The Girl Scouts on Tuesday rolled out an update to the Digital Cookie program, launched last December in an effort to increase access to the organization’s popular cookies. The new and improved Digital Cookie 2.0 simplifies the mobile app and makes the website customizable–an upgrade that the Girl Scouts hope will boost declining sales and membership numbers.
“Digital Cookie marks a strategic turning point in updating the business and financial literacy skills girls learn–and the way they learn them–to align with our digital world,” Girl Scouts CEO Anna Maria Chávez, one of Fast Company‘s Most Creative People last year, said in a statement. “Last year, nearly 160,000 Girl Scouts participated in Digital Cookie. We listened to their feedback and made changes that both addressed what the girls said they wanted, and expanded what they could learn.”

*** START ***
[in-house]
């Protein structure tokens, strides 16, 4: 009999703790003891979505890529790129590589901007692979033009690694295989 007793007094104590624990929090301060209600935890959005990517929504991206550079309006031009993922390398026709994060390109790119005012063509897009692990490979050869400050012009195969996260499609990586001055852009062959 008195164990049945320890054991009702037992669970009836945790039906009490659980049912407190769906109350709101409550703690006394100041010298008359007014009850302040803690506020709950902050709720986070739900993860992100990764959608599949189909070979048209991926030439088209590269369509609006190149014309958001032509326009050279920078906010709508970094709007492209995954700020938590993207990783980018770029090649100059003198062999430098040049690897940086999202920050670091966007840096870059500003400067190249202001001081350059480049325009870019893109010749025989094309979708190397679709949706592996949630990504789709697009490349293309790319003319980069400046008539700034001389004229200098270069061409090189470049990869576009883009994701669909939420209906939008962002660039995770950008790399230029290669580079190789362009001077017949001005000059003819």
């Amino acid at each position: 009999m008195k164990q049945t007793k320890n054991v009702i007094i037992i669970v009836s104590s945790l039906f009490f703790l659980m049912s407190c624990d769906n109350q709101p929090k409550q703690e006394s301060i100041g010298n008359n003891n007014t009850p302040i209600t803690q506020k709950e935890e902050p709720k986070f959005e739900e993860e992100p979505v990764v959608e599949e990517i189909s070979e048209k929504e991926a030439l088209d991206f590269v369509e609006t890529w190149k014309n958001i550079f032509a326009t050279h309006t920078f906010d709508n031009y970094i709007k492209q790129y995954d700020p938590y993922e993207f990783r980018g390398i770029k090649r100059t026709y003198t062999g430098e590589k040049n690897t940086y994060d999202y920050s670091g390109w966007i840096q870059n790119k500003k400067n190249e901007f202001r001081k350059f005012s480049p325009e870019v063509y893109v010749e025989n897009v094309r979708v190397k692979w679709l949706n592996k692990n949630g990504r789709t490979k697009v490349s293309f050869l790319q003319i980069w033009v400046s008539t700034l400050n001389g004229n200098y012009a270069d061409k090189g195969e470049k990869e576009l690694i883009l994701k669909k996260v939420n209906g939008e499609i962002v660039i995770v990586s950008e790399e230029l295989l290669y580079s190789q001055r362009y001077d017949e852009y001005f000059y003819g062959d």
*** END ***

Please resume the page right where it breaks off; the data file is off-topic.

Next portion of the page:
On the website, for example, Girl Scouts asked for games; the organization addressed this request, Chávez says, by developing one game “to help them further develop decision-making skills” and another in which the girls could “practice setting short- and long-term goals.”
Over the past few years, sales of cookies have raised almost $800 million yearly and comprise a major component of the Girl Scouts’ fundraising budget. But in 2015, despite adoption of the Digital Cookie program, overall cookie sales fell to 194 million boxes–about $776 million in sales. (Update 12/9, 12:30 pm ET: A Girl Scouts spokesman pointed out, however, that 2015 sales vastly surpassed the organization’s projected target of 184 million boxes. The Digital Cookie program alone sold 2.5 million boxes and generated 10 million in revenue. )
Meanwhile, the Girl Scouts are also dealing with a larger challenge–a pattern of falling membership over the past decade. This has led the organization to embrace new activities for members, including a slew of science, technology, and coding-oriented activities.